The leadership of the Congress of the People (COP) has called an extraordinary meeting of its executive to discuss allegations made against Attorney General Anand Ramlogan. This follows a newspaper
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T&T gets high ranking for economic freedom
T&T has been ranked among the best places in Latin America for the economic freedom it offers to foreign direct investors. In the 2013 Economic Freedom of the World (EFW ranking T&T ranks 79th out of the 152 countries and territories for economic freedom. It scored 6.95 out of a possible ten points—above the worldwide average of 6.83—across five identified key measures that comprise economic freedom. The components included how well a country protects the rights of private property ownership, whether it exercises fair and consistent enforcement of contracts, the stability of its monetary environment, rate of taxation, barriers to domestic and international trade and degree of reliance on government spending.
Among South American countries, only Chile, Peru and Uruguay ranked ahead of T&T in overall economic freedom. In the whole of Latin America, Brazil and Mexico, together comprising almost two-thirds of South America’s GDP, placed low on the overall EFW index at 102 and 94, respectively. Argentina, with the second-largest GDP in South America, was ranked only 137th out of 152 countries and territories. And Venezuela placed last among the countries that were ranked. A total of 42 distinct variables were included in the measurements. The EFW report has been compiled annually for 25 years by Canadian think-tank, the Fraser Institute. The Institute’s goal is to identify the countries where, across the board, it’s easiest to do business with the fewest restrictions.
The Institute’s tracking over decades has shown that a country’s degree of economic freedom exerts a profound impact on its economic prosperity across several categories. Political and civil liberties are considerably higher in economically free nations, an indicator that affects the stability of foreign direct investment (FDI). Of perhaps greatest significance for FDI is that countries with more economic freedom have notably higher per-capita incomes. In the case of T&T, it ranked third highest of 13 Caribbean countries in 2012 with GDP per capita at US$18,010. T&T placed a strong fifth in its regulatory environment ranked against the other 20 Caribbean and Latin American countries examined. The ranking considered the labour market, credit market and business regulation. In freedom of international trade, T&T was ranked eighth in the Latin American and Caribbean region.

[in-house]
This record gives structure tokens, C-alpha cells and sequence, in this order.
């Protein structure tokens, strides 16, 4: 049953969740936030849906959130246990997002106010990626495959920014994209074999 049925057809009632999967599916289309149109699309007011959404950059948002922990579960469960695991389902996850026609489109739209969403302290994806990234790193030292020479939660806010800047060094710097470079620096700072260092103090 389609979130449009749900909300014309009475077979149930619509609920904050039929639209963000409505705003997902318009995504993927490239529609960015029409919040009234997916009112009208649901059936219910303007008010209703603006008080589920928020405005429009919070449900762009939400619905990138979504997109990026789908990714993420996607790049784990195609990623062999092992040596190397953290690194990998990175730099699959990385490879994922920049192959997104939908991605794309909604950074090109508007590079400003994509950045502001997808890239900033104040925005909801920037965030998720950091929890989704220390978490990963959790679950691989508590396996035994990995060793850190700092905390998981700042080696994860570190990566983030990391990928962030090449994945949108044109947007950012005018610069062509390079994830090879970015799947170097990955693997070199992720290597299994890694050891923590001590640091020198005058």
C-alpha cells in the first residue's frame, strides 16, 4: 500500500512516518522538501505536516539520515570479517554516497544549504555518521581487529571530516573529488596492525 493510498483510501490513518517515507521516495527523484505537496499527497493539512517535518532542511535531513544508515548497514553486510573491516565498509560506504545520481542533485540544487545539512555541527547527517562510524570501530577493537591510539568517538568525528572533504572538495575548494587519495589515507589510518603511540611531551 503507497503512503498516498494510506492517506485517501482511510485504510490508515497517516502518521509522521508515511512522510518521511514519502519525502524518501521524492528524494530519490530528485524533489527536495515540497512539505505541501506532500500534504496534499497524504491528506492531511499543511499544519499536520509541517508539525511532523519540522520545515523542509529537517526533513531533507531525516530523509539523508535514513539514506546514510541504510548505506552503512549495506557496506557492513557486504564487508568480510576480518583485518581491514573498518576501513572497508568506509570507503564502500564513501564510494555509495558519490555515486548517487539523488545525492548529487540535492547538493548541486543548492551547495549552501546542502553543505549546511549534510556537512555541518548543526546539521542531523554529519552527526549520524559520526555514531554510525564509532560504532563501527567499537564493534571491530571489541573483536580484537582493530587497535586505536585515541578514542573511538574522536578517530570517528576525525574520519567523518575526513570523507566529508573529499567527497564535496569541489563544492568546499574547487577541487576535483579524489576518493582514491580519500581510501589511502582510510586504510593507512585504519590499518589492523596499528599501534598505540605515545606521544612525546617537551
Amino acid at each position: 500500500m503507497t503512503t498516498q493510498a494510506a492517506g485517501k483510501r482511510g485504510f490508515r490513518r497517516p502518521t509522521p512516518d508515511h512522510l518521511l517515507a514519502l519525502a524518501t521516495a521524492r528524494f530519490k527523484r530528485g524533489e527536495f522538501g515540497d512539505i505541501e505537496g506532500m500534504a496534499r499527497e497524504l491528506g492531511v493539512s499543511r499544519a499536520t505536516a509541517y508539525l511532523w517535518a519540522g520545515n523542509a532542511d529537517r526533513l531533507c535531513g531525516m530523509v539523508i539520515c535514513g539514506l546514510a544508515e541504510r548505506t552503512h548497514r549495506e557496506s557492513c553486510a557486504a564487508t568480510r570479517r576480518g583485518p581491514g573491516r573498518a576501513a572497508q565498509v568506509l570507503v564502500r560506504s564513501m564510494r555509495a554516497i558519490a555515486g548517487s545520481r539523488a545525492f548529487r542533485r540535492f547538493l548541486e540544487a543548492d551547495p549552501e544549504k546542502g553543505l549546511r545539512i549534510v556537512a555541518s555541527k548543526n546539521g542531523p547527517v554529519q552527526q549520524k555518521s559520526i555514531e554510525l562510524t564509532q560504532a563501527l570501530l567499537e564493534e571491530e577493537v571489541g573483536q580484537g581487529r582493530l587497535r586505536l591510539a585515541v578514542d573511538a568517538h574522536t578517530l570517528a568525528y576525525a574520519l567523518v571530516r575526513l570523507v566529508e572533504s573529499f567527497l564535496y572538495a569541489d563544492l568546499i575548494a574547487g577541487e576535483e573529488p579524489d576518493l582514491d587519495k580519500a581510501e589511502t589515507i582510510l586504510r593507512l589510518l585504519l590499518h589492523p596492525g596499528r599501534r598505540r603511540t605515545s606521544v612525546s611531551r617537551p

The EFW report also indicates that foreign direct investors in Trinidad can be confident of protection and fairness, thanks to the country’s legal system and its consistent recognition of property rights. T&T ranked higher than more than half of the 21 Latin American and Caribbean countries surveyed in this regard. T&T also performed well among countries worldwide. It placed in the top 40 per cent for the degree to which free markets (rather than government controls) guide access to its resources. Components examined within the category included government consumption as a share of total consumption, taxation rates, and the extent to which private investment and enterprise were used (rather than government investment) to direct resources. (InvesTT)